Three independent experiments on Petri dishes (3.5 cm of diameter) and on stainless steel coupons for each temperature tested were performed in triplicate as described above.

After 48 h of incubation, the planktonic cells were removed both from each Petri dish and stainless steel coupon; the sessile bacterial populations on the material surfaces were washed with PBS and stained as indicated by manufacturer. The images observed at fluorescent Leica 4000 DM microscopy (Leica Microsystems, Milan, Italy) were recorded at an emission wavelength of 500 nm for SYTO 9 (green fluorescence) and of 635 nm for propidium iodide (red fluorescence) and more fields of view randomly were examined.

Concanavalin A assay

To visualize the extracellular polymeric substance (EPS) matrix of the produced biofilms, rhodamine-labeled Concanavalin A (rhodamine-conA) (Vector Laboratories, Burlingame, CA, USA), which specifically binds to d-(+)-glucose and d-(+)-mannose groups on EPS, was used. Three independent experiments on Petri dishes (3.5 cm of diameter) and on stainless steel coupons for each temperature tested were performed in triplicate as described above. After 48 h of incubation, the planktonic cells were removed both from each Petri dishes and stainless steel coupons; the sessile bacterial populations were washed with PBS and stained with the rhodamine-conA (10 μg/mL). After a 30 min incubation in the dark at room temperature, the excess staining solution was removed, rinsed with PBS, and examined under fluorescence Leica 4000 DM microscopy. Images were recorded at an excitation of 514 nm and an emission wavelength of 600 ± 50 nm.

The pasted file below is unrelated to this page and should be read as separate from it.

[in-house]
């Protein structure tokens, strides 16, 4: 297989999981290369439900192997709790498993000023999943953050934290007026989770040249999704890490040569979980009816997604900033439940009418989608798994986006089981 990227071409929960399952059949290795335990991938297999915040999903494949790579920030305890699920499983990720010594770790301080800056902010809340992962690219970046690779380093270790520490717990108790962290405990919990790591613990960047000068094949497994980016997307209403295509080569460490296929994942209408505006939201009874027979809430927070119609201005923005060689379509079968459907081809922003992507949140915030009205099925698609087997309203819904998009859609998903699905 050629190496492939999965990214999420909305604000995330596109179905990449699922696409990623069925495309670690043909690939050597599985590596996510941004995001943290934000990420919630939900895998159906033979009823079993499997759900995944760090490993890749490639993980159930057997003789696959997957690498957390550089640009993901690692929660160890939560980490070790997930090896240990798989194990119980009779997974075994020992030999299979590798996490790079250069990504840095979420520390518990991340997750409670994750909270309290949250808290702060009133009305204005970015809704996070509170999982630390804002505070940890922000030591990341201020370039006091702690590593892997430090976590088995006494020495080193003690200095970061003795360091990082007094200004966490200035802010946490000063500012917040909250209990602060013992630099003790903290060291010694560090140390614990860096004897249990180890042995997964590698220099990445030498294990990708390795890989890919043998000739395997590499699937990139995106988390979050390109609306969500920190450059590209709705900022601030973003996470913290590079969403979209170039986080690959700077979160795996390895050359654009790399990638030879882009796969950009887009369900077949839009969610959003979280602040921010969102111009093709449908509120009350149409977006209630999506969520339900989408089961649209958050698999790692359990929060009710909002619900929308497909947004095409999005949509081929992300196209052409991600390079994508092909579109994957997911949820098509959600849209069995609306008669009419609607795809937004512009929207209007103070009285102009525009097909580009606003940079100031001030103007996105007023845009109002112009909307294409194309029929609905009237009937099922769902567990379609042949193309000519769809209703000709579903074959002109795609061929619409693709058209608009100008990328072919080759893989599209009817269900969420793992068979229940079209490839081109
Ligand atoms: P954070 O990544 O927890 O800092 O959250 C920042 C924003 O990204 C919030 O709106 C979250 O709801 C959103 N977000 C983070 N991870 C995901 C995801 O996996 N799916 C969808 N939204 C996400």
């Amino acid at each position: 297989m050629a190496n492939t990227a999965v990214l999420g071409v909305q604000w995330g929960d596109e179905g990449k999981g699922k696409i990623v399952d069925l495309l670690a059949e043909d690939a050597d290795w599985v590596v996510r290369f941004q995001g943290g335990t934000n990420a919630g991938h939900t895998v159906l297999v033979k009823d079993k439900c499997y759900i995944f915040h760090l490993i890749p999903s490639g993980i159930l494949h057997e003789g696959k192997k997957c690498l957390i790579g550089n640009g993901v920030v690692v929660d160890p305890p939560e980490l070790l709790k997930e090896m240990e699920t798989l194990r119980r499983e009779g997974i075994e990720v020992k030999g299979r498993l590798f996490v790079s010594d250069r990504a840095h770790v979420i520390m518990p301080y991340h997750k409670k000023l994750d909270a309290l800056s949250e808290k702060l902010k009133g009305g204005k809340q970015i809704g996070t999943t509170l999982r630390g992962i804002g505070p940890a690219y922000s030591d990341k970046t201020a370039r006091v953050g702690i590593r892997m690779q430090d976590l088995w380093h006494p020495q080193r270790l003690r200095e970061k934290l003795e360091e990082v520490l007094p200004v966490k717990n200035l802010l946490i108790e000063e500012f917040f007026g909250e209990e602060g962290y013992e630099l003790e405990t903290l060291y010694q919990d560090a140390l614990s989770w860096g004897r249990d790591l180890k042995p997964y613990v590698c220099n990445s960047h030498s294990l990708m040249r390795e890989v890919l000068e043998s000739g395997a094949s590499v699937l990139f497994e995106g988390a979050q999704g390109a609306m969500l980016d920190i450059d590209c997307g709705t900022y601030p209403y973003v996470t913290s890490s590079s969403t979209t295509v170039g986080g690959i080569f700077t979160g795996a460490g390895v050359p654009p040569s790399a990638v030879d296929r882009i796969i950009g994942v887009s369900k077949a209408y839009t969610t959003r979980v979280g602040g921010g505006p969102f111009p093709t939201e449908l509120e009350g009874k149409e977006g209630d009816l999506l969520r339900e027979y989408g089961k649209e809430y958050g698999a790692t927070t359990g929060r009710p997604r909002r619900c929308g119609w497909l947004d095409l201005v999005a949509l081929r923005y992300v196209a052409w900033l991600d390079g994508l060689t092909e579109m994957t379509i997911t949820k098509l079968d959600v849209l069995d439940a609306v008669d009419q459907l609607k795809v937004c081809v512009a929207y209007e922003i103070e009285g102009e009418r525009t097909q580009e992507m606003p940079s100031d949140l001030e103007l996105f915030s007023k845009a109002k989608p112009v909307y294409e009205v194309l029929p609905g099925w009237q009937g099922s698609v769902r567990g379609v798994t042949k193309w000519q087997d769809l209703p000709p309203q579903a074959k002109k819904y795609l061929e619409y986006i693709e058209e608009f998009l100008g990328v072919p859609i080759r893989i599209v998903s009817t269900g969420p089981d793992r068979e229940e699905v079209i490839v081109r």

Statistical analyses

All data were expressed as the mean ± standard deviation (SD) of three independent experiments in triplicate. The statistical significance of the obtained differences was evaluated using t student test.

Values of p < 0.05 were considered statistically significant.

Results

The biofilms produced by E. hirae ATCC 10541 on polystyrene and on stainless steel, at two different temperatures are shown in Fig. 1. The microorganism, at both 20 and 37 °C, produced more biofilm on stainless steel (OD595 = 0.18 ± 0.02 and OD595 = 0.22 ± 0.02, respectively) than polystyrene (OD595 = 0.17 ± 0.03 and OD595 = 0.14 ± 0.02, respectively). The difference in the biofilm values observed on polystyrene and stainless steel at 37 °C was statistically significant (p = 0.002). The capability of strain to form biofilm on polystyrene and stainless steel surfaces was quantified according to Stepanovic et al. classification. On the bases of the obtained data, the bacterium was defined a weak biofilm producer on polystyrene surface at the two tested temperatures and on stainless steel surface at 20 °C, whereas was classified as a moderate biofilm producer on stainless steel at 37 °C.